The two publishers facing legal action in the US over eBook pricing have denied any wrongdoing in their court statements.
In April the US Government’s Department of Justice accused Apple and publishing houses Hachette, HarperCollins, Macmillan, Simon and Schuster and Penguin of colluding over the prices of e-books.
In order to sell through Apple’s iBooks app the publishers adopted the Agency pricing model under which publishers set the final retail price and pay the retailer a commission.
They subsequently extended the model to other retailers including Amazon’s Kindle store.
The DOJ is accusing the companies of colluding, a claim all deny.
Simon & Schuster, Hachette and HarperCollins have settled with the DoJ leaving Apple, Macmillan and Penguin to defend their actions in court.
All three deny any wrongdoing and have made clear their determination to fight the charges against them.
In their court statements both Penguin and Macmillan cite the dominance of Amazon’s Kindle eReader as part of their decision to adopt Agency.
Denying any collusion with other publishers, Macmillan’s statement says Apple offered to sell its books under the Agency Model on a “take it or leave it” basis and that it decided to so without reference to other companies.
The company says it did so because the wholesale model, under which retailers set prices had “led to Amazon’s monopolization of eBook distribution.”
“Charging below wholesale prices, Amazon erected impenetrable barriers to entry for meaningful competition in eBook distribution, thus protecting its more than 90% share of the business.”
Macmillan’s filing goes on to claim that pre-Agency, US retailer Barnes & Noble “lacked the long-term ability to sustain competition in the face of Amazon’s below cost pricing of many New York Times bestseller ebooks”.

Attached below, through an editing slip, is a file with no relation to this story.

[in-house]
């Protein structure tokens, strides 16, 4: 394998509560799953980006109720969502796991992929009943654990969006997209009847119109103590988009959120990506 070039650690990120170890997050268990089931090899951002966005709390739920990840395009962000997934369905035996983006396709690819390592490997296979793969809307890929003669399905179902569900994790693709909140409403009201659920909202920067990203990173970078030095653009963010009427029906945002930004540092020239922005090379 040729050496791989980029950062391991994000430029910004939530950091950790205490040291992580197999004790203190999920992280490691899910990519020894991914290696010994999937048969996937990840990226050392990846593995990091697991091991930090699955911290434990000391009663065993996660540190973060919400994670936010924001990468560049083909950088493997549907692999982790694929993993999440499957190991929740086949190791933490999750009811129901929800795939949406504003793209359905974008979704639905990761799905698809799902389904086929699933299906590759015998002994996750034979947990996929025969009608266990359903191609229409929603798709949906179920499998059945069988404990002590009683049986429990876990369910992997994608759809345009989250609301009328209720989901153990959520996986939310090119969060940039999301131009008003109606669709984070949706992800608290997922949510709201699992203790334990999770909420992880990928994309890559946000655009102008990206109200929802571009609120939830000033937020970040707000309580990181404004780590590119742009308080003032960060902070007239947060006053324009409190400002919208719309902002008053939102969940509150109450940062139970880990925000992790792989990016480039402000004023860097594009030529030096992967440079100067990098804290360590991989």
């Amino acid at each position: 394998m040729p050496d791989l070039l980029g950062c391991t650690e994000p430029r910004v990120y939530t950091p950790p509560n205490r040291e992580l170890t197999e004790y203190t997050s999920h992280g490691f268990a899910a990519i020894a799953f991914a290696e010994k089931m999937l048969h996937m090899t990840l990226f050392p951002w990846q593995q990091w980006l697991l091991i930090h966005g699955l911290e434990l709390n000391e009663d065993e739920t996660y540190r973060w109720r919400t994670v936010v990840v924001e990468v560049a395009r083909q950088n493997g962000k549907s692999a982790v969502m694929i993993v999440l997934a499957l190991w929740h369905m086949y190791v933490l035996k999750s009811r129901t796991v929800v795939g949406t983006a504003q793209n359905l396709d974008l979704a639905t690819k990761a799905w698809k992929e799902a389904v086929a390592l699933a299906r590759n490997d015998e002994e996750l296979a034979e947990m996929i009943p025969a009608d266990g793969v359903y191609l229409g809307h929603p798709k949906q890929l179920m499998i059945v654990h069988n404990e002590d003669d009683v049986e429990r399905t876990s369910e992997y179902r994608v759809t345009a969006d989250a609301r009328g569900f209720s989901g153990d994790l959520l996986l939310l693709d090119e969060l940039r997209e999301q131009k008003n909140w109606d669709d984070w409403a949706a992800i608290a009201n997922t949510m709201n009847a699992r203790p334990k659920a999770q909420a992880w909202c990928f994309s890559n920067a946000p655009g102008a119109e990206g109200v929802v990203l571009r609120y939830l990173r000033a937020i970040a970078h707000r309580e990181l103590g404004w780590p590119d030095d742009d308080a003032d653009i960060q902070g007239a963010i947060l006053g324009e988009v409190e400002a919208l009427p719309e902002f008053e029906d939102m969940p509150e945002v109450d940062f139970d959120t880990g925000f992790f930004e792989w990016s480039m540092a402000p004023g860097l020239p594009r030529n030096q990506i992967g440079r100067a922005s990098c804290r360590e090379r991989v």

Adoption of Agency led to “vigorous rivalry” including falling eReader prices and B&N regaining “the ability to compete long-term for eBook sales.”
Macmillan also says Agency leads to lower profits and margins for publishers.
In its response, Penguin says Agency and the arrival of Apple’s iBookstore “prevented Amazon from cementing itself as a monopolist” and accuses the DOJ of ignoring the competition gains brought about by Agency.
Penguin also says that Amazon’s low prices “was a successful strategy for locking consumers into its proprietary Kindle platform and raising a significant barrier to entry.”
The company also insists that “Under the agency model, price competition has moved from the retail level to the publisher level. Price and non-price competition both among publisher and among eBook retailers has exponentially increased as a result of the move to the agency model.
“For example,there is more dynamic pricing of eBooks, which has resulted in lower consumer prices on many, many eBook titles, more robust competition at the device level in terms of both the cost and variety of eReading devices, handsome and imaginative enhanced, full-color eBooks, which did not even exist as a category before Apple introduced the iPad, and more vibrant and differentiated marketing of eBooks by Penguin’s agents, all to the benefit of consumers.”
Despite the mentions of Amazon in the court documents the online retailer is not part of the court action and the DOJ have filed no claims against it.